Monday, March 14, 2016


from the Politico Ed Newsletter - by email


March 14, 2016  ::  The Senate will vote on Acting Education Secretary John B. King Jr.'s confirmation today at 5:30 p.m. ET. If things go smoothly, King will get to drop "acting" from his title. The nomination process has been swift in the Senate after Senate HELP Committee Chairman Lamar Alexander pledged his support in getting it through. But King - who testified four times on Capitol Hill in recent weeks - is doubtlessly now aware of lawmakers frustrations with the administration, especially in higher education. Alexander and Sen. James Lankford (R-Okla.) lambasted King on Thursday [] during an appropriations hearing over the Office for Civil Rights' handling of campus sexual assault guidance; the lawmakers say the department leapfrogged the legislative and regulations processes and instead prodded colleges into making big changes in how they handle campus sexual assault through letters. (It's also a big priority for some higher ed lobbyists.)

- Democratic Sens. Elizabeth Warren and Patty Murray are concerned [] about the department being too soft on for-profit colleges and loan servicers and mishandling veterans' and servicemembers' interest rates. Warren has even threatened to vote against King's confirmation if she doesn't get answers to some of her questions in time.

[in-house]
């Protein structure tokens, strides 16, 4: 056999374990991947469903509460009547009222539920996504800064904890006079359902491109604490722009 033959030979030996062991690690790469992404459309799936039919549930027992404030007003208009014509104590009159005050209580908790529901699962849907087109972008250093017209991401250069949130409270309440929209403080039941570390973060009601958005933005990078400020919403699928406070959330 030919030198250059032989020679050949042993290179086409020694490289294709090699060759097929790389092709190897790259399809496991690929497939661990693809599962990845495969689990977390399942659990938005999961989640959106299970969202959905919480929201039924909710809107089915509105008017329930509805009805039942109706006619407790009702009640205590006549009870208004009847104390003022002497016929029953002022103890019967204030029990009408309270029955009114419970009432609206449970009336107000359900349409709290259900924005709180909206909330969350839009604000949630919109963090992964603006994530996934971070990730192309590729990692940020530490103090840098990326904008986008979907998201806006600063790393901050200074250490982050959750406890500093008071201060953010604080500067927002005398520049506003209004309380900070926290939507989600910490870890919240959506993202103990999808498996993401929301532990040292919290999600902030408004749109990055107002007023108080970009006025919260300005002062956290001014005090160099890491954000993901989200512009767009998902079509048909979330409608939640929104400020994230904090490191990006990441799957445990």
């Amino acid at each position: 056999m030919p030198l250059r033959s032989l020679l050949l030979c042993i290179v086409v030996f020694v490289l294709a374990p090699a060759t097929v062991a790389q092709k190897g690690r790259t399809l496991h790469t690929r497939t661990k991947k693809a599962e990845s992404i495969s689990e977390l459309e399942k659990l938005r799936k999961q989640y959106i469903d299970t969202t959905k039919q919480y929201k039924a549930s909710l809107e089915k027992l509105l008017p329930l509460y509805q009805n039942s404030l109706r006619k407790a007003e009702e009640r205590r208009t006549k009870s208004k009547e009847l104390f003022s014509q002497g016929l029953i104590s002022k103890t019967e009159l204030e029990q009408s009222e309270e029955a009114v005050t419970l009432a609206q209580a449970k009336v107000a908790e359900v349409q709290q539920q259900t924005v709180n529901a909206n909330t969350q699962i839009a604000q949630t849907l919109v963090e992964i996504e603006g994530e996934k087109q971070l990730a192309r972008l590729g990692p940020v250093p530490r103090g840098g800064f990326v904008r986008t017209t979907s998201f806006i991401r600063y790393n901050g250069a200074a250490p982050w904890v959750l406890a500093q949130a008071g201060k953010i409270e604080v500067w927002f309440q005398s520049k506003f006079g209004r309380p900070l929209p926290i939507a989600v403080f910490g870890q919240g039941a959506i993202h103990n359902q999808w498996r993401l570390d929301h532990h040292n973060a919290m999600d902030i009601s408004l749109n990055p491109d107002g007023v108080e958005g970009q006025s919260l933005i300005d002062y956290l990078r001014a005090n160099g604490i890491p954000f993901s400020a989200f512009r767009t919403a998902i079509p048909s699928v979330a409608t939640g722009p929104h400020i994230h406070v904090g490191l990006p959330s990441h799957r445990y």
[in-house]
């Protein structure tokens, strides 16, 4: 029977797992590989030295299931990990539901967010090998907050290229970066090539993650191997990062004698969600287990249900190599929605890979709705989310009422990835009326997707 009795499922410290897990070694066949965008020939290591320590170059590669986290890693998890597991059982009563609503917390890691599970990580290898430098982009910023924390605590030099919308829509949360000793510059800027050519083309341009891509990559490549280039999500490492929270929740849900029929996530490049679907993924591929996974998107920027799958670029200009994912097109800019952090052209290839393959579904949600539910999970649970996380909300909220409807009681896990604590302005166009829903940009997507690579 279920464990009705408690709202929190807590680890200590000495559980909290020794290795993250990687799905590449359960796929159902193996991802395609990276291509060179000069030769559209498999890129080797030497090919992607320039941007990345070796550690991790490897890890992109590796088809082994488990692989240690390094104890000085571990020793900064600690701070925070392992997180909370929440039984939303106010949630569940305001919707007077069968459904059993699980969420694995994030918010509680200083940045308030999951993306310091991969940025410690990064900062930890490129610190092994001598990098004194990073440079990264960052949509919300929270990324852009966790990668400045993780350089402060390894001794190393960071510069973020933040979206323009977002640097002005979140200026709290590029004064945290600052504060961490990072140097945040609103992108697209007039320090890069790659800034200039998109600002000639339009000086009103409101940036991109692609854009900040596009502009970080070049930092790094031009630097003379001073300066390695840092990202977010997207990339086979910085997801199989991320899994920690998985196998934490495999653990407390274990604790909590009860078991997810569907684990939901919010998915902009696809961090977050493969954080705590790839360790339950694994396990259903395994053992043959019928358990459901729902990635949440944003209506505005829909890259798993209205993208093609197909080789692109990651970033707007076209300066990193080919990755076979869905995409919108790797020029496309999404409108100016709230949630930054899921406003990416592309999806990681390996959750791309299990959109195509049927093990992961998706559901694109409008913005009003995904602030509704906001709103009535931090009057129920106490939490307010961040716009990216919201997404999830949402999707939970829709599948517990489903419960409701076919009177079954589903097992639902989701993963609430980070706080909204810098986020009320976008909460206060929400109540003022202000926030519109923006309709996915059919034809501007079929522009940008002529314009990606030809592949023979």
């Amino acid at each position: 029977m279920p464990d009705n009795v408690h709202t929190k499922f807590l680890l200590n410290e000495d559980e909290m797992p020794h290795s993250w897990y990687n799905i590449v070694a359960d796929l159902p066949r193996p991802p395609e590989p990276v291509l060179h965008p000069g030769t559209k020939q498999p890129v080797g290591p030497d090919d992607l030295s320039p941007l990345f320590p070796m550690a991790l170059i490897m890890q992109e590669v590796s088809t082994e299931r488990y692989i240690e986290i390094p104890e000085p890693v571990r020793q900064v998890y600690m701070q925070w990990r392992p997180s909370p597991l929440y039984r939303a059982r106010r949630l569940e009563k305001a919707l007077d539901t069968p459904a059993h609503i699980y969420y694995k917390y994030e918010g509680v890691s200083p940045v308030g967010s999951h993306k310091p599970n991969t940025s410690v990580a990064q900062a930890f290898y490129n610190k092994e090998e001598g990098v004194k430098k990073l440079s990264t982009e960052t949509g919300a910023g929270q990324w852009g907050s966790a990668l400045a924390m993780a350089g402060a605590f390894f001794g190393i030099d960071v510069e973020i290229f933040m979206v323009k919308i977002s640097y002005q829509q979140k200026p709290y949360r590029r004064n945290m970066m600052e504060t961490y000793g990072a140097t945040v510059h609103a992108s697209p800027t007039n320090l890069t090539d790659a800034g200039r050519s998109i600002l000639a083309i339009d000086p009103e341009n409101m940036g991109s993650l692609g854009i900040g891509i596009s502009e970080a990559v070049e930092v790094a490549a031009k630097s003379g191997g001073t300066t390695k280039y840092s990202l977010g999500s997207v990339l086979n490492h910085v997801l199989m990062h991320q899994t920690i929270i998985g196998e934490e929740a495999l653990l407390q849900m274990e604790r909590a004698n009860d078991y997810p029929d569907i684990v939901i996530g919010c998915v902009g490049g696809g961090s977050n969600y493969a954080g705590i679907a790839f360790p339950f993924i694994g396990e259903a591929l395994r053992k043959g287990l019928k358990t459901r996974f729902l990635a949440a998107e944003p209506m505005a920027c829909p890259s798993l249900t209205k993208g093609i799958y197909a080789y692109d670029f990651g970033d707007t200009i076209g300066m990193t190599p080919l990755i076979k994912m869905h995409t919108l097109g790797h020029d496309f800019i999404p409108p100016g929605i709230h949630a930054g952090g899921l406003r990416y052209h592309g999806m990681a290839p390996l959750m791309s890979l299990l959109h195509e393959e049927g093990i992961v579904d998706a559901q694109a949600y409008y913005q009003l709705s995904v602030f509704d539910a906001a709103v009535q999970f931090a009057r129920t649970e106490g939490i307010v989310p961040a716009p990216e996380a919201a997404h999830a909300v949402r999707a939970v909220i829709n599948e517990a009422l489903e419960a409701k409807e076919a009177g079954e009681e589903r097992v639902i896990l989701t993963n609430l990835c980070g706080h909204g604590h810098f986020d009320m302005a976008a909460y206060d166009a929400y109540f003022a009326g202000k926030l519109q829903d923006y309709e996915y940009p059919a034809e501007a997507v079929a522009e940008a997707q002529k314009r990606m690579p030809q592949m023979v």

- Navient President and CEO Jack Remondi says problems with service members' student loan interest rates are the Education Department's fault, and it was his company that helped craft changes that have made it easier to get the lower rate. But more can be done, he said in a blog post on Medium: "Among other reforms, we have advocated for a streamlined approach to help the military personnel who serve in combat zones and, thus, qualify for a zero percent interest rate on certain student loans. Inter-agency cooperation by the [Education Department, Department of Defense] and the Internal Revenue Service can create easier access to this benefit for troops. Student loan servicers cannot fix this data gap, but we can implement the solution." More:

- Heritage Action is urging senators to vote against King's confirmation and it will include the vote on its annual legislative scorecard for lawmakers. Maggie Severns has more: . And Diane Ravitch's Network for Public Education is also pushing a no vote, saying "King's strong support for Race to the Top reforms was a costly experiment riddled with problems when he led New York. King is an unapologetic proponent of the Common Core, evaluating teachers by student test scores, student data collection, and Common Core testing. He will only bring more of the same to the nation.":

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